14 Memorable Fourth of July Date Ideas

Wondering how to spend your holiday this independence day? Here are 14 perfectly patriotic and fun Fourth of July date ideas to have a memorable time.

Happy 4th of July!

 

It’s that time of the year again.

For many of us, the Fourth of July is just another holiday to party hard, sleep in, or lounge around at home.

But this time around, it’s time you do something different with your loved one.

This independence day, indulge in a few activities that are fun and yet, patriotic!

14 Fourth of July date ideas

Do you remember the happy Independence Day celebrations you loved so much when you were a child?

What’s stopping you from doing that, now that you’re all grown up?

Instead of just waiting for the fireworks to light up the sky at night, go on out there and enjoy the day.

Here are 14 great ways to make your Independence Day date memorable, fun and oh-so-perfect!

#1 Raise a flag. This is something you can do first thing in the morning!

Plan ahead the earlier night and get together with all your friends or with your lover early in the day, and raise the national flag in front of your house. Sing the national anthem under the star-spangled banner. Really, it’s not going to sound corny at all. In fact, it’ll help you realize just how important the day really is!

And finish the morning off by having breakfast out together in the yard, sharing stories, or making plans for the rest of the day.

#2 Create a tradition. Do you have any Fourth of July traditions that you and your lover rigorously follow? If not, then this year is your best excuse to start a new tradition with your partner, whatever it may be, and make a promise to follow it every year. It’ll be a memorable and romantic way to enjoy Independence Day every year.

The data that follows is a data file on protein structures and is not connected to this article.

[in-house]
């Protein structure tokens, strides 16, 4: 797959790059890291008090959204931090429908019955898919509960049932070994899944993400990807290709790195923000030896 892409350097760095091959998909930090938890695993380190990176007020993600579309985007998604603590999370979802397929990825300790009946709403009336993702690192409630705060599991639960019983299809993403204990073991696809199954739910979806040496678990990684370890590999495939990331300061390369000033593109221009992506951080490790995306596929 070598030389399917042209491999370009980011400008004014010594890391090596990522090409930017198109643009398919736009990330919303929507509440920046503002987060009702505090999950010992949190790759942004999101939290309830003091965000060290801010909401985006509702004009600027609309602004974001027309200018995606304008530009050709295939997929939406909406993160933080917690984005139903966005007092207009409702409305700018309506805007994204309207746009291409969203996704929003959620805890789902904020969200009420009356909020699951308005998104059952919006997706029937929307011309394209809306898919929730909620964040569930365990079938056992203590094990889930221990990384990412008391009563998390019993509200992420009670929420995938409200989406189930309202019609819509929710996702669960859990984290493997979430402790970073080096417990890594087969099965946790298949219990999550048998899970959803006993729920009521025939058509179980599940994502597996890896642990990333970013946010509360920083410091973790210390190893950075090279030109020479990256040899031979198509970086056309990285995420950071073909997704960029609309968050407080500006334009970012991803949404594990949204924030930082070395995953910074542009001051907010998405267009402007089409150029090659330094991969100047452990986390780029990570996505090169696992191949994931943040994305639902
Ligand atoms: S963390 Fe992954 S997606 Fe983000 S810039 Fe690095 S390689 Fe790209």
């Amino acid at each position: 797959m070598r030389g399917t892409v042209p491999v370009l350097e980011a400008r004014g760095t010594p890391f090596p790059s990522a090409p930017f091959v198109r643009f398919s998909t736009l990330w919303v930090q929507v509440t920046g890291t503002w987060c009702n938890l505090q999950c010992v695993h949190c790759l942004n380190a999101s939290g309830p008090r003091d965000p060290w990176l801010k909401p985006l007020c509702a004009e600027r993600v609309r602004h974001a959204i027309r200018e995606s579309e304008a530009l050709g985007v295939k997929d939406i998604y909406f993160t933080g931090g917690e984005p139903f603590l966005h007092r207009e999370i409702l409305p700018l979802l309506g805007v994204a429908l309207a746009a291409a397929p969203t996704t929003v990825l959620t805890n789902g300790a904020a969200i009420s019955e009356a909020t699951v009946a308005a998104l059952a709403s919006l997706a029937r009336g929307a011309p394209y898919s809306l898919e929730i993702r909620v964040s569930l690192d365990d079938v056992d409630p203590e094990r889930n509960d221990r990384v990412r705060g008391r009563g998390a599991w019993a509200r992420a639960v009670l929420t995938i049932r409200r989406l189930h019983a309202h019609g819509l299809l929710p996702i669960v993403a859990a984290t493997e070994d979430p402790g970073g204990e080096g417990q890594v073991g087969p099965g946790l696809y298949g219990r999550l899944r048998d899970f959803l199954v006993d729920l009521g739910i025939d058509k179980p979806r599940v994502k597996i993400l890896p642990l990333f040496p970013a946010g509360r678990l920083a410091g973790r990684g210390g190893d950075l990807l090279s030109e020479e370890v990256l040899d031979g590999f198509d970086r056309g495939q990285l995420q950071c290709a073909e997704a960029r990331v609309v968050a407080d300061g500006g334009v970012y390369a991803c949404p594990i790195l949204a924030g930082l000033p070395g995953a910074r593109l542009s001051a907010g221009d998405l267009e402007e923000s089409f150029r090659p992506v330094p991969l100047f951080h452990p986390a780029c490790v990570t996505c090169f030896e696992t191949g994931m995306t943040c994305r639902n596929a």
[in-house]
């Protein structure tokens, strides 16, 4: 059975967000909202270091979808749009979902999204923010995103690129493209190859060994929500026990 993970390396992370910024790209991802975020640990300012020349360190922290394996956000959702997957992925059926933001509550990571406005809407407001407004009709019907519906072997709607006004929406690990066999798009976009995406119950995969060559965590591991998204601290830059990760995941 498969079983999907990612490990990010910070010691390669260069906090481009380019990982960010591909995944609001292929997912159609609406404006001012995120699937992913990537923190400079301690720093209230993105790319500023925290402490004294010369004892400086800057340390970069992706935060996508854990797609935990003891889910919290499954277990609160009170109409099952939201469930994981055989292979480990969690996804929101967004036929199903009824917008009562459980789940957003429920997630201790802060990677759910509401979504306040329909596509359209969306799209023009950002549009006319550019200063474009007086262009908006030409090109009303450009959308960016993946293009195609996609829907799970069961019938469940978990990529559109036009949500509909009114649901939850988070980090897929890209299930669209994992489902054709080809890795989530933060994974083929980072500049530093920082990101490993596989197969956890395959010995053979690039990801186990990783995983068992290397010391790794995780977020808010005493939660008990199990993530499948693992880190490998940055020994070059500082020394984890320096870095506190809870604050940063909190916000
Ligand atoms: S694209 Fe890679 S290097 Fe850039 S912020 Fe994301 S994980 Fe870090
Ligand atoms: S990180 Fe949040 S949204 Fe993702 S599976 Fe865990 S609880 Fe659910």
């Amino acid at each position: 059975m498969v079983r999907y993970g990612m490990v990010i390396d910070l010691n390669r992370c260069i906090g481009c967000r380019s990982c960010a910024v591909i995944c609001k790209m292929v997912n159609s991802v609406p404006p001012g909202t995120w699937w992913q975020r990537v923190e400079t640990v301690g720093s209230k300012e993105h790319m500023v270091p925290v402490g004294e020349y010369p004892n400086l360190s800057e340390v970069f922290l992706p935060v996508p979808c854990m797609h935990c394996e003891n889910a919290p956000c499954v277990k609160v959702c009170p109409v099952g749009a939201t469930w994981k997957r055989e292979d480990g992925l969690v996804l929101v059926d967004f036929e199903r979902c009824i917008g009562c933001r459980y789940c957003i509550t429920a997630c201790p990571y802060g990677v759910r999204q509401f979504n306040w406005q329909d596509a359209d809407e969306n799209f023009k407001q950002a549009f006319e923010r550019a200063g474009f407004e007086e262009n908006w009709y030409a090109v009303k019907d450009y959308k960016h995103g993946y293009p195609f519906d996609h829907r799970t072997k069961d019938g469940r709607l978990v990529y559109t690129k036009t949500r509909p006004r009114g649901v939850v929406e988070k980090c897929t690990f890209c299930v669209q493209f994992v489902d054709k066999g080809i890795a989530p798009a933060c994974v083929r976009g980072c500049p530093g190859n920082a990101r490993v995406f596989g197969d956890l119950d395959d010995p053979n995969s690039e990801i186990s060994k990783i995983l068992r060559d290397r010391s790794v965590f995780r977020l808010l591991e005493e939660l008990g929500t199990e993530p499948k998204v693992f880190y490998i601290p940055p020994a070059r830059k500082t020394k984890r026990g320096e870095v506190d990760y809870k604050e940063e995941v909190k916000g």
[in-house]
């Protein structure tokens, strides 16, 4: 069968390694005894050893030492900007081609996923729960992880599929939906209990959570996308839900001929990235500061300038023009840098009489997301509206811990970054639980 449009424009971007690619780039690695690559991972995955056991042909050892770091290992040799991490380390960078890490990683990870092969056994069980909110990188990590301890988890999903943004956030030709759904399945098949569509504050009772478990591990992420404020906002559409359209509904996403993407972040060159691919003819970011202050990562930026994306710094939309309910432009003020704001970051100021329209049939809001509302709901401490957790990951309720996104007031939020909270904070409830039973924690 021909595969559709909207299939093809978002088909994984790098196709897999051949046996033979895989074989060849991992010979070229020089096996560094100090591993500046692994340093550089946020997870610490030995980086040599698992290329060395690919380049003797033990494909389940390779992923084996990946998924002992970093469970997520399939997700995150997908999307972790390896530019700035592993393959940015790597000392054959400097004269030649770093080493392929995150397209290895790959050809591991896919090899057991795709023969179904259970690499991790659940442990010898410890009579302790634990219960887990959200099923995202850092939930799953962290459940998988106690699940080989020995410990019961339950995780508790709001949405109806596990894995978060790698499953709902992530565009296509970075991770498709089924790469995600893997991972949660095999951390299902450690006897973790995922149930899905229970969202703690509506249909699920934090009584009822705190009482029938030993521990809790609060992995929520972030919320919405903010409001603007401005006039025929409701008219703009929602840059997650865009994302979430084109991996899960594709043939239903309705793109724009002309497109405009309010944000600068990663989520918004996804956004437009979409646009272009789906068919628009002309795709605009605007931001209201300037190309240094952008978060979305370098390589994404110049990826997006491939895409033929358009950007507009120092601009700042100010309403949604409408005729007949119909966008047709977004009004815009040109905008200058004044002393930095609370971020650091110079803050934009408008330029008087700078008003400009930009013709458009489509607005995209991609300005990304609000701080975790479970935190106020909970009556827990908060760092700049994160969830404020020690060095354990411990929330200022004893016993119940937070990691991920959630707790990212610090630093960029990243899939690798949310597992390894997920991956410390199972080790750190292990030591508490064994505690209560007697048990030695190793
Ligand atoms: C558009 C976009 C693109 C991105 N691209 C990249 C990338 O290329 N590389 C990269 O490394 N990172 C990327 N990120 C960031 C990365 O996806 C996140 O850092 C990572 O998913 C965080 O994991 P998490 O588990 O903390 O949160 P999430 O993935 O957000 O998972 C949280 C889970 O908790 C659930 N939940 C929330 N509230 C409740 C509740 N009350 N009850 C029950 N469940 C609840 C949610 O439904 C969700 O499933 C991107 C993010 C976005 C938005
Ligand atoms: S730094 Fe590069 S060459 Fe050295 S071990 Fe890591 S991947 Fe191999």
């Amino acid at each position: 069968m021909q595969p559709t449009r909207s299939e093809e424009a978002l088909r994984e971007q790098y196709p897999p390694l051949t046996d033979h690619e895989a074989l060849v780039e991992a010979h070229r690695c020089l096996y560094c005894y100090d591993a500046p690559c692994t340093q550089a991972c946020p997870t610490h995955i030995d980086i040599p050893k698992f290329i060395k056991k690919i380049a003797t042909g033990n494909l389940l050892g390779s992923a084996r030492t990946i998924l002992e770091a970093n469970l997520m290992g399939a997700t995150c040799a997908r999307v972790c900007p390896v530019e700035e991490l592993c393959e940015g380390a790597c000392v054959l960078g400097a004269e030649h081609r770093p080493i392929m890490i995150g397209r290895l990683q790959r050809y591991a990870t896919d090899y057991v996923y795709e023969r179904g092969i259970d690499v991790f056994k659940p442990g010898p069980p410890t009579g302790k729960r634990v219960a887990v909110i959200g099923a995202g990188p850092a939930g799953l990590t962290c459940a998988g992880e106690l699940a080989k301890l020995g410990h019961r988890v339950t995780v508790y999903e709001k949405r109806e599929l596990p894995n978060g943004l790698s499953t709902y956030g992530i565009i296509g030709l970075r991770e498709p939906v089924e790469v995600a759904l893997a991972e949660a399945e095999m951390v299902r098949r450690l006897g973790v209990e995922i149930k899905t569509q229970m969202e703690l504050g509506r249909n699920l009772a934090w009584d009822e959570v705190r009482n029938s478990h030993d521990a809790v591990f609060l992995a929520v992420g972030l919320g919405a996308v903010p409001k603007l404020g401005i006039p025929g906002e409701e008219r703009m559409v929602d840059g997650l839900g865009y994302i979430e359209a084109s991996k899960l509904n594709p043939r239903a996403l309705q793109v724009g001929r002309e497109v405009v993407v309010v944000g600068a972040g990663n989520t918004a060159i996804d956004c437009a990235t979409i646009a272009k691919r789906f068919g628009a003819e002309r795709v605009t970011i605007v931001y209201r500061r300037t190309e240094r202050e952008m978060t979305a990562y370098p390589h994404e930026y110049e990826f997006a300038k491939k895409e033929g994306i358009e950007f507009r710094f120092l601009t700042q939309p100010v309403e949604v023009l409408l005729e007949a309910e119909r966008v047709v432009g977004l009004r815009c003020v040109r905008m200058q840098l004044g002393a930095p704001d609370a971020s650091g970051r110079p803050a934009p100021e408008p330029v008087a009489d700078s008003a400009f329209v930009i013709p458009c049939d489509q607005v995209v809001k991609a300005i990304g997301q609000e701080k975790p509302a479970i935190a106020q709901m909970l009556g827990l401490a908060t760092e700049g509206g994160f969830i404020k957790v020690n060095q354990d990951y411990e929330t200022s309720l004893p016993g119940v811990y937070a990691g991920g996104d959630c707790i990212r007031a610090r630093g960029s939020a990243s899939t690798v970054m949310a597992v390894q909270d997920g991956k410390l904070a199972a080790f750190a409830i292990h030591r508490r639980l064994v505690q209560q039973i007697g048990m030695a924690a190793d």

And many years later, you can look back at this Fourth of July and fondly remember how the tradition started in the first place.

#3 Have lunch at a restaurant. But not just any restaurant. Pick a restaurant with a patriotic menu with little flags all around! It’ll be a lot of fun to try a few new themed dishes, and it’s a great way to show respect to this special day too.

#4 Watch patriotic movies together. If you just want to relax at home, and yet, want to experience the spirit of Independence Day, pick up a few DVDs where the theme of the movie is about fighting for independence *The Patriot is a good one*. And if you’re not into movies, just watch the live celebration shows on the TV.

#5 Cook with your lover. Bake a cake with your lover or make cupcakes. Everyone loves them, and baking the cakes and dressing them up in blues and reds can be a fun time. Or prepare a whole meal with a patriotic theme.

#6 Dress up and take photographs. Dress up in your blues, reds, and white on this day. A happy relationship is built on memories, so make sure you dress up in your fancy attire and take a lot of pictures together *even if the photos are too personal to show off!* After all, what better way to celebrate the Fourth of July than by creating more memories that can last a lifetime!

#7 Visit historical museums. Plan a special outing with your partner on this day. Go to historical museums or places of historical importance if it’s a short drive away.

#8 Attend a celebration. Every city has several community activities and get-togethers to celebrate the Fourth of July. Your partner and you could go to a concert, a baseball game, or just spend the day at a picnic or by watching a parade. Go out there and have fun, after all, there are so many things you can do in your own city.

#9 Watch a war reenactment. If you get the opportunity to watch a war reenactment around your place, don’t miss it. It’s worth watching, especially if there are a lot of people around in their celebratory best.

#10 Plan a road trip. Go on a road trip with your partner. But make sure you adorn your car by sticking a lot of little flags all around it. It’ll be a lot of fun, and even if you’re just driving around a few blocks and not down the freeway, you’re still spreading the good word.

#11 Have a barbeque. Invite all your friends over and spend the evening catching up with each other. As long as there’s an endless supply of hot dogs and beer, everyone will have a fun time.